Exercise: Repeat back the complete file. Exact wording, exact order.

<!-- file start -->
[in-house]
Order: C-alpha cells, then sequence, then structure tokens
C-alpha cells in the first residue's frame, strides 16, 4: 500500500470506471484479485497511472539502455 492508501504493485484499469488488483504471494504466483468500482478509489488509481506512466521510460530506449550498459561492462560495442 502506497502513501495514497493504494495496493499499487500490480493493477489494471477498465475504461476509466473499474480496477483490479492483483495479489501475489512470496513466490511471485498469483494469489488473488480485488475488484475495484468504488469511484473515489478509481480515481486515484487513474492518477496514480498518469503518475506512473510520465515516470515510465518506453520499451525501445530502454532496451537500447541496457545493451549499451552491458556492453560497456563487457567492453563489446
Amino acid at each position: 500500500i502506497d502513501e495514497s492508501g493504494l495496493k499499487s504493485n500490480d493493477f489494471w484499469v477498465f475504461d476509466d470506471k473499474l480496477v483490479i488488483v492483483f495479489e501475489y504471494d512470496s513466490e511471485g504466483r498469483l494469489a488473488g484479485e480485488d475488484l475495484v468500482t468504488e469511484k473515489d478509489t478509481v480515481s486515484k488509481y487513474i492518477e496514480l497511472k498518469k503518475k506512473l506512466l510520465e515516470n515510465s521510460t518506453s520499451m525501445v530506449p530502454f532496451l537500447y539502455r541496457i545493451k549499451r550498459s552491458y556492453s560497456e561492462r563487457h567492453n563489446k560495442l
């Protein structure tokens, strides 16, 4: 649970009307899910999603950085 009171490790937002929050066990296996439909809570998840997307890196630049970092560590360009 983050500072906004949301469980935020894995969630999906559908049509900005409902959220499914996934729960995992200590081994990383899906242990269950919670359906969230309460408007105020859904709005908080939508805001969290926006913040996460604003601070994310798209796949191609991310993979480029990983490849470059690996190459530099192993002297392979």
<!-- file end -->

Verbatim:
[in-house]
Order: C-alpha cells, then sequence, then structure tokens
C-alpha cells in the first residue's frame, strides 16, 4: 500500500470506471484479485497511472539502455 492508501504493485484499469488488483504471494504466483468500482478509489488509481506512466521510460530506449550498459561492462560495442 502506497502513501495514497493504494495496493499499487500490480493493477489494471477498465475504461476509466473499474480496477483490479492483483495479489501475489512470496513466490511471485498469483494469489488473488480485488475488484475495484468504488469511484473515489478509481480515481486515484487513474492518477496514480498518469503518475506512473510520465515516470515510465518506453520499451525501445530502454532496451537500447541496457545493451549499451552491458556492453560497456563487457567492453563489446
Amino acid at each position: 500500500i502506497d502513501e495514497s492508501g493504494l495496493k499499487s504493485n500490480d493493477f489494471w484499469v477498465f475504461d476509466d470506471k473499474l480496477v483490479i488488483v492483483f495479489e501475489y504471494d512470496s513466490e511471485g504466483r498469483l494469489a488473488g484479485e480485488d475488484l475495484v468500482t468504488e469511484k473515489d478509489t478509481v480515481s486515484k488509481y487513474i492518477e496514480l497511472k498518469k503518475k506512473l506512466l510520465e515516470n515510465s521510460t518506453s520499451m525501445v530506449p530502454f532496451l537500447y539502455r541496457i545493451k549499451r550498459s552491458y556492453s560497456e561492462r563487457h567492453n563489446k560495442l
């Protein structure tokens, strides 16, 4: 649970009307899910999603950085 009171490790937002929050066990296996439909809570998840997307890196630049970092560590360009 983050500072906004949301469980935020894995969630999906559908049509900005409902959220499914996934729960995992200590081994990383899906242990269950919670359906969230309460408007105020859904709005908080939508805001969290926006913040996460604003601070994310798209796949191609991310993979480029990983490849470059690996190459530099192993002297392979």